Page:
Where N=10,

http://img502.imageshack.us/img502/1633/ma205assign.jpg

I'm really struggling even starting both questions. (Crying)

Thanks to anyone who can help.

Printable View

- Feb 17th 2010, 10:02 AMMickQPermutations and Abelian Group proof.
Where N=10,

http://img502.imageshack.us/img502/1633/ma205assign.jpg

I'm really struggling even starting both questions. (Crying)

Thanks to anyone who can help. - Feb 17th 2010, 11:31 AMAmer

same to find beta

want to find n such that

let's write alpha and beta to see how we can find n

- Feb 17th 2010, 11:38 AMMickQ
RIGHT, so you can solve it algebraically then sub in N=10 at the end?

EDIT: To clarify, I was starting off with:

Alpha = (10,2) (1,2,8,10)

Beta = (2,3,9) (6,9,10)

but it was the whole cycle notation/product of disjoint cycles thing that really threw me off. I find it very hard to understand. - Feb 17th 2010, 11:41 AMAmer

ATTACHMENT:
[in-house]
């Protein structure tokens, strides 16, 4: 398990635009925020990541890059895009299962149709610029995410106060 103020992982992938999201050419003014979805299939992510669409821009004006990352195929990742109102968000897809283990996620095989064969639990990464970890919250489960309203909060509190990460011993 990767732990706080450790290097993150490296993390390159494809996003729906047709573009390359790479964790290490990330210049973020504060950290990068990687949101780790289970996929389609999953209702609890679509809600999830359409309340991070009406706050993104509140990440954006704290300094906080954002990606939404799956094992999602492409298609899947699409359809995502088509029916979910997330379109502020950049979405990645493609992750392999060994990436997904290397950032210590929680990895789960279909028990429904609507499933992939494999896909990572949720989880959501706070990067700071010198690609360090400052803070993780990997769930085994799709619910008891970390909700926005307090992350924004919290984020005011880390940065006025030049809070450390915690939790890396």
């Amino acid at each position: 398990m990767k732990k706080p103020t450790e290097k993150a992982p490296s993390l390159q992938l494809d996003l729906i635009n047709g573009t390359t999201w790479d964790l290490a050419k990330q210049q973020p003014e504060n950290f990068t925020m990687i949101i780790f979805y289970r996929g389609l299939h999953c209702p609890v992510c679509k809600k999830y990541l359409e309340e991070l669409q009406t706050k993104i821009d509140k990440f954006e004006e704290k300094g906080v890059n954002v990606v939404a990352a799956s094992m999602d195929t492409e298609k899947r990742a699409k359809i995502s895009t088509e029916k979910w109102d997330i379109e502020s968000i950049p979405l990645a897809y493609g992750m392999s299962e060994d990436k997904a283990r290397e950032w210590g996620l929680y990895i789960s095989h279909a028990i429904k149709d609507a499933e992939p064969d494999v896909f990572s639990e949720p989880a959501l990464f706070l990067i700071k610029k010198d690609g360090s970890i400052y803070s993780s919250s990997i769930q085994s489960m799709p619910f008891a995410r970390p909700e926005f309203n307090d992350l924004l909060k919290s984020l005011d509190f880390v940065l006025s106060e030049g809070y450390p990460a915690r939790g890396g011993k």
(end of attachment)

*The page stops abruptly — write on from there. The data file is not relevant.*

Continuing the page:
- Feb 17th 2010, 11:43 AMicemanfan
For question 2:

:

Let .

Then

- Feb 17th 2010, 11:51 AMMickQ
- Feb 17th 2010, 11:53 AMAmer
okay I asked you

Quote:

in alpha (12(N-2)N) , 12 is 1 then 2 or it is twelve

and in beta is 23 twenty three or 2 then 3

if 12 is twelve and 23 is twenty three this is the solution

I will edit my previous post - Feb 17th 2010, 11:57 AMMickQ
- Feb 17th 2010, 11:59 AMMickQ
Icemanfan, even though we the question doesn't state that b^2=1, we can still assume that to be true?

Apologies for the dumb questions, this is really new to me! (Worried) - Feb 17th 2010, 12:02 PMicemanfan
- Feb 17th 2010, 12:13 PMAmer
is there anything you did not understand

- Feb 17th 2010, 12:25 PMMickQ
- Feb 17th 2010, 12:31 PMAmer
- Feb 17th 2010, 12:37 PMMickQ
- Feb 17th 2010, 12:37 PMMickQ
Actually, is it (6,9,3,2,10)?